California braces for a potent snow storm
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Britain faces its coldest day of the year so far on Monday as temperatures plummet below zero. BBC Weather forecaster Louise Lear warned that the sudden Arctic freeze will be a “shock to the system” for many Britons. She warned that the country faces four days in a row of snow chaos as Arctic air grips the UK.
It is thought that the freeze will make the drop in temperatures on Monday feel more like -4C in parts, making it the coldest day of 2023 so far.
Ms Lear said: “A significant cold snap will arrive over the next few days right across the country.
“We are confident that it is going to feel much colder and there will be some snow showers.
“The extent of the snowfall and how long the cold lasts remains uncertain.”
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The BBC meteorologist added: “Arctic air is pushing down, slowly but surely across the country and you will really start to feel the difference in weather in the latter stages of Monday.”
She said that the weather front will start to drag the cold air across the country on Monday morning.
Ms Lear said Monday is “when we are likely to see those snow showers developing”.
Temperatures will plummet with a maximum of 2C in the north of the country.
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The BBC presenter continued: “Into Tuesday that weather front continues to sink south across the country and the showers of snow become more widespread.
“It will be a cold start on Tuesday with widespread ice and frost, as well as snow accumulations in Scotland and down the east coast of England.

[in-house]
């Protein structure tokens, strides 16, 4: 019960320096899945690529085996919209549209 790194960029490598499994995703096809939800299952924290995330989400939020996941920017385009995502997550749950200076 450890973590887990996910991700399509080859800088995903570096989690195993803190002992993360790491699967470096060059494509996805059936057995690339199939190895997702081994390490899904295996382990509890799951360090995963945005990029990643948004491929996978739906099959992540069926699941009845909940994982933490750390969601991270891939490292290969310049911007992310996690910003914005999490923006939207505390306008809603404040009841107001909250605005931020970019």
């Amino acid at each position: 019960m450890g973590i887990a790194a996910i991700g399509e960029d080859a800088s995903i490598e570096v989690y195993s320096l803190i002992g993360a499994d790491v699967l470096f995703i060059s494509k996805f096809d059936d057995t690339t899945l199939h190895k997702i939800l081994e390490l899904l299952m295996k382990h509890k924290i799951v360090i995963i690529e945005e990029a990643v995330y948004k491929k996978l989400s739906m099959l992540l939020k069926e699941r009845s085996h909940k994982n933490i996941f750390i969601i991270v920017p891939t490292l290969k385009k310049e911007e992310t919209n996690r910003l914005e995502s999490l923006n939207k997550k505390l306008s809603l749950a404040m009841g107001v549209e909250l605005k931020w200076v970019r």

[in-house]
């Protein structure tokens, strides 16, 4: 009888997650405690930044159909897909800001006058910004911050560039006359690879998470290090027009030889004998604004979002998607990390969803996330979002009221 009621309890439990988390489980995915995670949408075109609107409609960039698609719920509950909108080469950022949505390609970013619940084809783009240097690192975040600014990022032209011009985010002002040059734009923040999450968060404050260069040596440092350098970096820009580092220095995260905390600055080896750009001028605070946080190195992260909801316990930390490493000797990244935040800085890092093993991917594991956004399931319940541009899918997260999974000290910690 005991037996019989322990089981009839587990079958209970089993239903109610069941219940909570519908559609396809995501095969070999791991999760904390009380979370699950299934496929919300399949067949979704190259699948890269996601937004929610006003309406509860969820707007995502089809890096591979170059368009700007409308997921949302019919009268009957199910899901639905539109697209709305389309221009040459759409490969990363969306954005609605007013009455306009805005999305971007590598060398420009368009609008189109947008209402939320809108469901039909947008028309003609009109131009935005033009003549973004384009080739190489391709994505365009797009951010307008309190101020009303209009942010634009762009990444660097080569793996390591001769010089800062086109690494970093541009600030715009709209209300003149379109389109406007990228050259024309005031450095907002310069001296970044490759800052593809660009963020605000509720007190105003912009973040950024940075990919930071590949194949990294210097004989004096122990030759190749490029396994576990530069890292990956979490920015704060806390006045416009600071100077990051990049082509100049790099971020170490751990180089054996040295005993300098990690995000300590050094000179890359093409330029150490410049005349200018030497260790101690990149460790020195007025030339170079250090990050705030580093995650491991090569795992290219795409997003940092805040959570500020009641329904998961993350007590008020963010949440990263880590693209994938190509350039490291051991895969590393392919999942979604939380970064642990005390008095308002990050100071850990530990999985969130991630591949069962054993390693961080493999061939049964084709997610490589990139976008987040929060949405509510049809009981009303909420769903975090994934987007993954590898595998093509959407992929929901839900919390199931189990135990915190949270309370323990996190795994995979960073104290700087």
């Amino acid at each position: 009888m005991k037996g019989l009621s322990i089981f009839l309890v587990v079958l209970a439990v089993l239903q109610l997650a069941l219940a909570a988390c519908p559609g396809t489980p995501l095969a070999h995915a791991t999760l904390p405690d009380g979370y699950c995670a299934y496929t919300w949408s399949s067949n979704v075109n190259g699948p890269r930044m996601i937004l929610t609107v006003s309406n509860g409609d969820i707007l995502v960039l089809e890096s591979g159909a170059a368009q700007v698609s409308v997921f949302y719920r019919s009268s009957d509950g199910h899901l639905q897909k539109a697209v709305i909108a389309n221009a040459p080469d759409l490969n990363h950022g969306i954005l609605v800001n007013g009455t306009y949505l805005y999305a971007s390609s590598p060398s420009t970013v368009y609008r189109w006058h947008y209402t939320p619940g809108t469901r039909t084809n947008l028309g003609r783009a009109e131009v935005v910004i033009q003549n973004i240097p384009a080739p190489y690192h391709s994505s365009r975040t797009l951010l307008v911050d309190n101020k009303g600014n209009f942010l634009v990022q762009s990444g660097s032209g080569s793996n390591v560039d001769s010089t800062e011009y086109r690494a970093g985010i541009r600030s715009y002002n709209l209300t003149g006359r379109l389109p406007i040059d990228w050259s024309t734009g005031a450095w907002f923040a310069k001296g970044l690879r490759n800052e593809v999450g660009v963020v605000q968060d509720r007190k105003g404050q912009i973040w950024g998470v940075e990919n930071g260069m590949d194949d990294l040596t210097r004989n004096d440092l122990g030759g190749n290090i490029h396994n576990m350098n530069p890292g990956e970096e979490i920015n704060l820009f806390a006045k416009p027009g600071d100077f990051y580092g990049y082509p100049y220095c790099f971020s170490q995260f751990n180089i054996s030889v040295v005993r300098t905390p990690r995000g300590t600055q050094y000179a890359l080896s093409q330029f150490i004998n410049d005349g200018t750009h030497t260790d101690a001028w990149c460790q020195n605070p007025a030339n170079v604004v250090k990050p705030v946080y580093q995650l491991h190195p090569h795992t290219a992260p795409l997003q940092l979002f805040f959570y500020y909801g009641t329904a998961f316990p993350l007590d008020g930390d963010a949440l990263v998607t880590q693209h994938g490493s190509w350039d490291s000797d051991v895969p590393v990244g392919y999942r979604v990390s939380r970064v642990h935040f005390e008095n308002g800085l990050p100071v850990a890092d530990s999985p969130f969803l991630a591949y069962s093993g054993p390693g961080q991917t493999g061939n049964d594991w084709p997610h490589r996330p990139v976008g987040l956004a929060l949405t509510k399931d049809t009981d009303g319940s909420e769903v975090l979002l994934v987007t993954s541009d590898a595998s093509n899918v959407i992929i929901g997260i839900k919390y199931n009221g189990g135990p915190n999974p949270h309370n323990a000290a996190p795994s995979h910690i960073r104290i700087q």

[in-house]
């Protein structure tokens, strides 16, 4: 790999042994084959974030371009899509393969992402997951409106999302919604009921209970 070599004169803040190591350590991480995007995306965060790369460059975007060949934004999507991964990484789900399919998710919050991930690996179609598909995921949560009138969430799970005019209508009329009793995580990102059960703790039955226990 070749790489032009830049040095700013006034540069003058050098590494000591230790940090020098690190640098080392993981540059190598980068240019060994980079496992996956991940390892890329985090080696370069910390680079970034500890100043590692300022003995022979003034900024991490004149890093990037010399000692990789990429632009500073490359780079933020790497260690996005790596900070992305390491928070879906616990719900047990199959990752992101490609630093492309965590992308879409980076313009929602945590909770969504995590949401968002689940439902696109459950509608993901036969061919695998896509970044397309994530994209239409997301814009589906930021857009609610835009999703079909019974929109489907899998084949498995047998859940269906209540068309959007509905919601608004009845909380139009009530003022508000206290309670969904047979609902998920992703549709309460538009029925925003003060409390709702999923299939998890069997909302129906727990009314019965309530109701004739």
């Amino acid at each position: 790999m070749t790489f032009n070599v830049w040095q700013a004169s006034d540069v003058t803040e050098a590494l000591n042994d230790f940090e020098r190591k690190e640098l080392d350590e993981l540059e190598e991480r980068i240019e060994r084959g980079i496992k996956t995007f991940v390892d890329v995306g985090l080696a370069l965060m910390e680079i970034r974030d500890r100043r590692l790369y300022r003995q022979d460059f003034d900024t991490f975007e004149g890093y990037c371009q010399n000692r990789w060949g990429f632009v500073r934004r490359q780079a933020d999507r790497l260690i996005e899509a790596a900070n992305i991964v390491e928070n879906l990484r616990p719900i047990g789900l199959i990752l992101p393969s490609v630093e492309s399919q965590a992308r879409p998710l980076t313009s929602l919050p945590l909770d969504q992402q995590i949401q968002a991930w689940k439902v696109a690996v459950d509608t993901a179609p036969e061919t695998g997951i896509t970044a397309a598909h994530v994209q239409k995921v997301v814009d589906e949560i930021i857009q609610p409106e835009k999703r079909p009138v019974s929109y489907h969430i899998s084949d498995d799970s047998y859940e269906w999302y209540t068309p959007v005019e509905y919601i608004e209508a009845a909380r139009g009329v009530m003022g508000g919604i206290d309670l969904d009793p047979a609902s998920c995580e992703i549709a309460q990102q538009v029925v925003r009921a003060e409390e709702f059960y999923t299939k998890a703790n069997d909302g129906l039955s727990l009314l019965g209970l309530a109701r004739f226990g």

“While your thermometers may say 4C or 5C, the strength of the wind will make it feel colder – around or below freezing and that will be a shock to the system.
“The cold air remains in place on Wednesday and on Thursday, computer models right now suggest a potential for further disruptive snow across Wales, the Midlands, and into the north of England.”
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A Met Office yellow warning is in force for much of northern and eastern Scotland, as well as north-east England and North Yorkshire, throughout Monday.
A separate warning is in place for Tuesday that covers a wider area, including more of Yorkshire.
Met Office meteorologist Craig Snell said that, in Scotland, cold winds could make it feel like “some of the coldest weather we’ve had since the beginning of December”.
He said up to 10cm of snow could fall on high ground each day, with up to 5cm possible in low-lying regions.
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